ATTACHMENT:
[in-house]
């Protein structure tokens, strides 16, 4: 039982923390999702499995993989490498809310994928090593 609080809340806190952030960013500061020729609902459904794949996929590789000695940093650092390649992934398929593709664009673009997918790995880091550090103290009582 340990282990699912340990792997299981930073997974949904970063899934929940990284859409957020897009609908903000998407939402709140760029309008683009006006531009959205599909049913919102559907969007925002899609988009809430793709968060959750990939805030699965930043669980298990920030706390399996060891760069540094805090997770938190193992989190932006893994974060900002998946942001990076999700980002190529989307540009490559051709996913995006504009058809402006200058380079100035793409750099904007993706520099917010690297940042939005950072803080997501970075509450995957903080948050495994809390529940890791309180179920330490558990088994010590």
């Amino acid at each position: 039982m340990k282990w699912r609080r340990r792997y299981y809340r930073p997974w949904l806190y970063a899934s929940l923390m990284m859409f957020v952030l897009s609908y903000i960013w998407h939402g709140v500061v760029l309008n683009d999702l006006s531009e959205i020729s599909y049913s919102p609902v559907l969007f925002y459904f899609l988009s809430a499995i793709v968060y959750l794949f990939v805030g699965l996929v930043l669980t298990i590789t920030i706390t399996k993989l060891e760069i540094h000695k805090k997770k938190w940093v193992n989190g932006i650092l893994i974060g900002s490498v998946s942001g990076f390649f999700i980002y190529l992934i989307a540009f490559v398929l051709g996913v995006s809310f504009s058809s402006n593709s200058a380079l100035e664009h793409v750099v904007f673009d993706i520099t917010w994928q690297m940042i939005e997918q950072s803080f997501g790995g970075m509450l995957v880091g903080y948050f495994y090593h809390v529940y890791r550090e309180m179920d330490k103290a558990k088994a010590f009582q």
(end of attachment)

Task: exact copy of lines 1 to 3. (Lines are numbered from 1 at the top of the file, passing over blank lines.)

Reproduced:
[in-house]
């Protein structure tokens, strides 16, 4: 039982923390999702499995993989490498809310994928090593 609080809340806190952030960013500061020729609902459904794949996929590789000695940093650092390649992934398929593709664009673009997918790995880091550090103290009582 340990282990699912340990792997299981930073997974949904970063899934929940990284859409957020897009609908903000998407939402709140760029309008683009006006531009959205599909049913919102559907969007925002899609988009809430793709968060959750990939805030699965930043669980298990920030706390399996060891760069540094805090997770938190193992989190932006893994974060900002998946942001990076999700980002190529989307540009490559051709996913995006504009058809402006200058380079100035793409750099904007993706520099917010690297940042939005950072803080997501970075509450995957903080948050495994809390529940890791309180179920330490558990088994010590």
């Amino acid at each position: 039982m340990k282990w699912r609080r340990r792997y299981y809340r930073p997974w949904l806190y970063a899934s929940l923390m990284m859409f957020v952030l897009s609908y903000i960013w998407h939402g709140v500061v760029l309008n683009d999702l006006s531009e959205i020729s599909y049913s919102p609902v559907l969007f925002y459904f899609l988009s809430a499995i793709v968060y959750l794949f990939v805030g699965l996929v930043l669980t298990i590789t920030i706390t399996k993989l060891e760069i540094h000695k805090k997770k938190w940093v193992n989190g932006i650092l893994i974060g900002s490498v998946s942001g990076f390649f999700i980002y190529l992934i989307a540009f490559v398929l051709g996913v995006s809310f504009s058809s402006n593709s200058a380079l100035e664009h793409v750099v904007f673009d993706i520099t917010w994928q690297m940042i939005e997918q950072s803080f997501g790995g970075m509450l995957v880091g903080y948050f495994y090593h809390v529940y890791r550090e309180m179920d330490k103290a558990k088994a010590f009582q």